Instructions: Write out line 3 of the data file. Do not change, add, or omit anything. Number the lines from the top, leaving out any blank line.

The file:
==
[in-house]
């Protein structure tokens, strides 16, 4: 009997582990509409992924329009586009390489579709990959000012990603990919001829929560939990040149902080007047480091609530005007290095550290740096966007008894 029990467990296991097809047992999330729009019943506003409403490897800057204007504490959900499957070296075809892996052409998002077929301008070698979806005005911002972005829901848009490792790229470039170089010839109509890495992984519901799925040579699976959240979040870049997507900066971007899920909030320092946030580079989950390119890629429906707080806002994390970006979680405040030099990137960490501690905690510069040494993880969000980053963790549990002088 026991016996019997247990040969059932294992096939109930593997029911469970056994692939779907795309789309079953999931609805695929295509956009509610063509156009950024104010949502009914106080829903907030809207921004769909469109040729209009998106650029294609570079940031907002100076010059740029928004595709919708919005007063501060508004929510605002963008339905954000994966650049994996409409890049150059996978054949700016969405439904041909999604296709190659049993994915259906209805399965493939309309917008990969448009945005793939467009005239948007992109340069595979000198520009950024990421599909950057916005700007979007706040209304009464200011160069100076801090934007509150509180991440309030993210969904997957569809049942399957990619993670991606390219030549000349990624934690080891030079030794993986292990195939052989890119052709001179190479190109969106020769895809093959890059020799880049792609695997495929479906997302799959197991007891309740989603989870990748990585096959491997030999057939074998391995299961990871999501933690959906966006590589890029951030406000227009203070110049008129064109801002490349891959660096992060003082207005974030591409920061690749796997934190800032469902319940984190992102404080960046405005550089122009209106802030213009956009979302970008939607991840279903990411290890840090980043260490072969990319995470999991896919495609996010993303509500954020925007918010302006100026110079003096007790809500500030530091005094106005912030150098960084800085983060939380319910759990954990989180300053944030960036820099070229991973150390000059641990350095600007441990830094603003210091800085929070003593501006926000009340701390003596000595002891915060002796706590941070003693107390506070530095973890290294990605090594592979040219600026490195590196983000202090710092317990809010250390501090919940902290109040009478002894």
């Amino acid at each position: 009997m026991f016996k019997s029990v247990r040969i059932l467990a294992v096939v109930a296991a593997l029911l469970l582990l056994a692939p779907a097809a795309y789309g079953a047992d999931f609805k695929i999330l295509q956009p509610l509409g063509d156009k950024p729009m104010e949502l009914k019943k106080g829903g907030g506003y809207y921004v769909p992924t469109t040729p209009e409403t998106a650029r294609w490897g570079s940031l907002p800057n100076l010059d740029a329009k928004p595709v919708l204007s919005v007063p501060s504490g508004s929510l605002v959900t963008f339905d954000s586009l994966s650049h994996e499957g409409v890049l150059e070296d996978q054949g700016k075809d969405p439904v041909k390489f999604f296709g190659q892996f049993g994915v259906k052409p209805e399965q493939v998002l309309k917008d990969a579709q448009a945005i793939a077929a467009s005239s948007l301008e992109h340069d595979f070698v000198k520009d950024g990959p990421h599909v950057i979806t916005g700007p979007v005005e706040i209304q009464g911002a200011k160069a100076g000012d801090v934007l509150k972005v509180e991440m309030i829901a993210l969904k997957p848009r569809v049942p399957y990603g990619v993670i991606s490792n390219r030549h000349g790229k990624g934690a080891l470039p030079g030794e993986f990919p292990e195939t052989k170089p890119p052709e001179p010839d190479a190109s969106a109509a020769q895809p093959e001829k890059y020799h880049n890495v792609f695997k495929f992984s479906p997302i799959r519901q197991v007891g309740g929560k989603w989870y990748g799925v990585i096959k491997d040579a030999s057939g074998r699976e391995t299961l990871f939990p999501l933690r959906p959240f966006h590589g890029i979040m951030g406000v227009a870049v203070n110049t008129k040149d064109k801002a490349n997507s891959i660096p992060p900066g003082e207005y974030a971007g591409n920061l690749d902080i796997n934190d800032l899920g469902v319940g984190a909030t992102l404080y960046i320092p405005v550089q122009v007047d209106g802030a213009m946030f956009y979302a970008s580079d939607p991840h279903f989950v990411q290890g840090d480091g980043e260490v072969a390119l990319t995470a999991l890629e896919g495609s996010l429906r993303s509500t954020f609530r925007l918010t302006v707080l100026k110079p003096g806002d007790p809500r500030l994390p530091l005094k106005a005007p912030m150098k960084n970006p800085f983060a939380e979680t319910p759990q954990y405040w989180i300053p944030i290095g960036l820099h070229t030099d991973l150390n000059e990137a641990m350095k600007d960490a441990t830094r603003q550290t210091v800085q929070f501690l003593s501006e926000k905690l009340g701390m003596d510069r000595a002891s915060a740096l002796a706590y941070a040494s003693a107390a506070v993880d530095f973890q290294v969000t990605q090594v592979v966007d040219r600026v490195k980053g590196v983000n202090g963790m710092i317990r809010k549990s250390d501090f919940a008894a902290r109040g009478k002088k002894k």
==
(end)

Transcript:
């Amino acid at each position: 009997m026991f016996k019997s029990v247990r040969i059932l467990a294992v096939v109930a296991a593997l029911l469970l582990l056994a692939p779907a097809a795309y789309g079953a047992d999931f609805k695929i999330l295509q956009p509610l509409g063509d156009k950024p729009m104010e949502l009914k019943k106080g829903g907030g506003y809207y921004v769909p992924t469109t040729p209009e409403t998106a650029r294609w490897g570079s940031l907002p800057n100076l010059d740029a329009k928004p595709v919708l204007s919005v007063p501060s504490g508004s929510l605002v959900t963008f339905d954000s586009l994966s650049h994996e499957g409409v890049l150059e070296d996978q054949g700016k075809d969405p439904v041909k390489f999604f296709g190659q892996f049993g994915v259906k052409p209805e399965q493939v998002l309309k917008d990969a579709q448009a945005i793939a077929a467009s005239s948007l301008e992109h340069d595979f070698v000198k520009d950024g990959p990421h599909v950057i979806t916005g700007p979007v005005e706040i209304q009464g911002a200011k160069a100076g000012d801090v934007l509150k972005v509180e991440m309030i829901a993210l969904k997957p848009r569809v049942p399957y990603g990619v993670i991606s490792n390219r030549h000349g790229k990624g934690a080891l470039p030079g030794e993986f990919p292990e195939t052989k170089p890119p052709e001179p010839d190479a190109s969106a109509a020769q895809p093959e001829k890059y020799h880049n890495v792609f695997k495929f992984s479906p997302i799959r519901q197991v007891g309740g929560k989603w989870y990748g799925v990585i096959k491997d040579a030999s057939g074998r699976e391995t299961l990871f939990p999501l933690r959906p959240f966006h590589g890029i979040m951030g406000v227009a870049v203070n110049t008129k040149d064109k801002a490349n997507s891959i660096p992060p900066g003082e207005y974030a971007g591409n920061l690749d902080i796997n934190d800032l899920g469902v319940g984190a909030t992102l404080y960046i320092p405005v550089q122009v007047d209106g802030a213009m946030f956009y979302a970008s580079d939607p991840h279903f989950v990411q290890g840090d480091g980043e260490v072969a390119l990319t995470a999991l890629e896919g495609s996010l429906r993303s509500t954020f609530r925007l918010t302006v707080l100026k110079p003096g806002d007790p809500r500030l994390p530091l005094k106005a005007p912030m150098k960084n970006p800085f983060a939380e979680t319910p759990q954990y405040w989180i300053p944030i290095g960036l820099h070229t030099d991973l150390n000059e990137a641990m350095k600007d960490a441990t830094r603003q550290t210091v800085q929070f501690l003593s501006e926000k905690l009340g701390m003596d510069r000595a002891s915060a740096l002796a706590y941070a040494s003693a107390a506070v993880d530095f973890q290294v969000t990605q090594v592979v966007d040219r600026v490195k980053g590196v983000n202090g963790m710092i317990r809010k549990s250390d501090f919940a008894a902290r109040g009478k002088k002894k």